"You'll hear the paddles hitting," Mickey says. "A lot of your paddle wheels out there today have propellers under them. The wheels spin free. They're imitations. This will actually run off the paddle wheels. This is real."
"The real deal," says his dad.
And the Lang Syne has a bit of a mystery about her.
"Where she's run and what she did," says Lehrer. "Different people stopped down to see her. Knew her for years. They told us all about her. One guy rode on her in World War II in Philadelphia. Another guy saw her up for repairs in Louisiana. These people all refer back way before 1950. We haven't been able to confirm all these leads."
Mike and his mother search reference books and steamboat histories.
"We've tried to do a trace on her and everywhere we hit a blank wall, a dead end," Lehrer says. "There's a big mystery about her. We know she was built at the turn of the century."
A safe from 1890 was put in her hold when she was built, which seems to date the Lang Syne.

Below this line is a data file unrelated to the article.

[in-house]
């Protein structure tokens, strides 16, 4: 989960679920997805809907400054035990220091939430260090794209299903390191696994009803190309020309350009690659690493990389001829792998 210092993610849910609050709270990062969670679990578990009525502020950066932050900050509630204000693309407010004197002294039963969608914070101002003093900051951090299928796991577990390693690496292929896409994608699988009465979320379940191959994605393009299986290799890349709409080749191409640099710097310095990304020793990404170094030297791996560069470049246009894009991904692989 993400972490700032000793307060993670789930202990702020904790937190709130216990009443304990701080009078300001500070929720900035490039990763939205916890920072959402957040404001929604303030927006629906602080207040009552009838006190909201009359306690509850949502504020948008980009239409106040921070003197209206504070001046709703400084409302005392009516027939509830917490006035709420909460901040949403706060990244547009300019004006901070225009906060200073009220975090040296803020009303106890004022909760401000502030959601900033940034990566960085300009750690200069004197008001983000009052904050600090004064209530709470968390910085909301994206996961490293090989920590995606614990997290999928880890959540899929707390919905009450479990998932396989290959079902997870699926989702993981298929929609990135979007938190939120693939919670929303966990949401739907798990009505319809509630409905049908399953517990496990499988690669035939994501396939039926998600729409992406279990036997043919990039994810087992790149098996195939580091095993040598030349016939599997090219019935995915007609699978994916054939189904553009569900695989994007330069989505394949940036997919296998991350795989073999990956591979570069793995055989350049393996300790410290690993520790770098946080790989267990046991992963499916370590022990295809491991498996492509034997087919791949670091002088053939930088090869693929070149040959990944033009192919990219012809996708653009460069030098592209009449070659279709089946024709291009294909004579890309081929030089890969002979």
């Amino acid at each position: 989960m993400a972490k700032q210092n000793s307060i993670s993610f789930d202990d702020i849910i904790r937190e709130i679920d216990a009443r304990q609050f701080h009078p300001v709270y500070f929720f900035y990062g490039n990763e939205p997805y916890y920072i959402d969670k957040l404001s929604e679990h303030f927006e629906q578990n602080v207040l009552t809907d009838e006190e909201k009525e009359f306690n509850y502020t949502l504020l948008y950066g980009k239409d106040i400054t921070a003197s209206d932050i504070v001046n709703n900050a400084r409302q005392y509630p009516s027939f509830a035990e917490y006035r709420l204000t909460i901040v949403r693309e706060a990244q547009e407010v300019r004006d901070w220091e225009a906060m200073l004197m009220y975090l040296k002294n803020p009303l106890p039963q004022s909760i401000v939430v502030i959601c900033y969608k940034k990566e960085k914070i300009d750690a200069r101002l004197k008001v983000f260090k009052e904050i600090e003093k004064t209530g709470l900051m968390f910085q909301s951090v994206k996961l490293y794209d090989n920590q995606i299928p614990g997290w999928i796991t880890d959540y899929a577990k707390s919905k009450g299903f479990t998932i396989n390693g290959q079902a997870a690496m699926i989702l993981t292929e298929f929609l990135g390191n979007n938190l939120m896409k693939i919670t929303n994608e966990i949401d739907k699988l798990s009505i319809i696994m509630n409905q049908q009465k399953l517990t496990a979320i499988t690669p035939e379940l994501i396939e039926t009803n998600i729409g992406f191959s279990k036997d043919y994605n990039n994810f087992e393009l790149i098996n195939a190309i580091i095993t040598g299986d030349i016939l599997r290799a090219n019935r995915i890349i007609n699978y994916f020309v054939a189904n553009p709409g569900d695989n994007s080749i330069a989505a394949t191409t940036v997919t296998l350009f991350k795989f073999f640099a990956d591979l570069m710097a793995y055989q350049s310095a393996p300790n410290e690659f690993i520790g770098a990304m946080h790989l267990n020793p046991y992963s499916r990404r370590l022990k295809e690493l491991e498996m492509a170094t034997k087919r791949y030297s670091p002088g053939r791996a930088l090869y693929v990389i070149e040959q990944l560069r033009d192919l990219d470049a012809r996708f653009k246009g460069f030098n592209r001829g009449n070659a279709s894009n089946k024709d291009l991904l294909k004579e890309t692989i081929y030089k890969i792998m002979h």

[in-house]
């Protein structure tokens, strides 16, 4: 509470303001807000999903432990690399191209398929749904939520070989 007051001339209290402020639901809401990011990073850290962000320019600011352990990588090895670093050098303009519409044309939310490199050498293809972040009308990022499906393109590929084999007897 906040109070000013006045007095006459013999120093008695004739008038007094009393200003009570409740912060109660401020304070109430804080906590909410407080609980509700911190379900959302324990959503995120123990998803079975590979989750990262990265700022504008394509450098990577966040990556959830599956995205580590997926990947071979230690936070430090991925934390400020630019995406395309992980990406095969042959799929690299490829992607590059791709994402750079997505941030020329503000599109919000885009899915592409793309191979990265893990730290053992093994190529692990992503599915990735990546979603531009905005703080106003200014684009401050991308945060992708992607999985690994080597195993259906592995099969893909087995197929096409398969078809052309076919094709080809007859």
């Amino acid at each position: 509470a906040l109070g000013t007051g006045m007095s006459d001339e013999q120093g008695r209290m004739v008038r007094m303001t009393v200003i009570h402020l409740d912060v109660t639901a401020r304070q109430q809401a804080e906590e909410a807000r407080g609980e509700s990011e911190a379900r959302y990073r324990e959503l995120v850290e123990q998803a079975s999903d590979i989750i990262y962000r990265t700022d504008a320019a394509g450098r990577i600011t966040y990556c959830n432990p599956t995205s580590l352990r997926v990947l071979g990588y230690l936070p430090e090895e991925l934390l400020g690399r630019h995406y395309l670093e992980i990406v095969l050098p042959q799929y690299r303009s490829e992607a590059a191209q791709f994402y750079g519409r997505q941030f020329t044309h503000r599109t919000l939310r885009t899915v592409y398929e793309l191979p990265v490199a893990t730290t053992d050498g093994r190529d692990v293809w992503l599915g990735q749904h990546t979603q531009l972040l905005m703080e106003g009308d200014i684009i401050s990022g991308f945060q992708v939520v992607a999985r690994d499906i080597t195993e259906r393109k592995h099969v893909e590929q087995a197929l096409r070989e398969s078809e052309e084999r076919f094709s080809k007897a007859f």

"There's no way to get it out of the boat unless you cut out the hull," Mickey says.
The names of a slew of home ports turned up when they began taking paint off the transom: Mount Holly, Atlantico and Rancocas in New Jersey, Milton, Del., and Philadelphia.
"It seems kind of hard to believe the people who claim to have seen her - in Louisiana or wherever - and you sit there and think the boat couldn't have been in all those places," Mickey says. "But when we started stripping all the names off the back of the boat, we started realizing she got around quite a bit."
His brother Mike explains that "steamboats back in that time were really bought and sold a lot. We found out in different books we read that they were brought from New York down to the Chesapeake Bay, then they'd be sold here and sent to Florida. They said, in fact, some of them were even towed and shipped around the Horn to California.
"So a steamboat built for New York or Baltimore could end up anywhere."
Curiously none of the family has had any doubts about the old Lang Syne project.
"We knew we could do it," Lehrer says. "There's no such thing as can't do it. You can do it if you really, truly want to do it. You can do it."
"This thing was really, really bad," he says. "If you'd looked at it when we looked at it, you'd have walked away. It was really a wreck.
"We did a lot of work on her. We're gettin' her."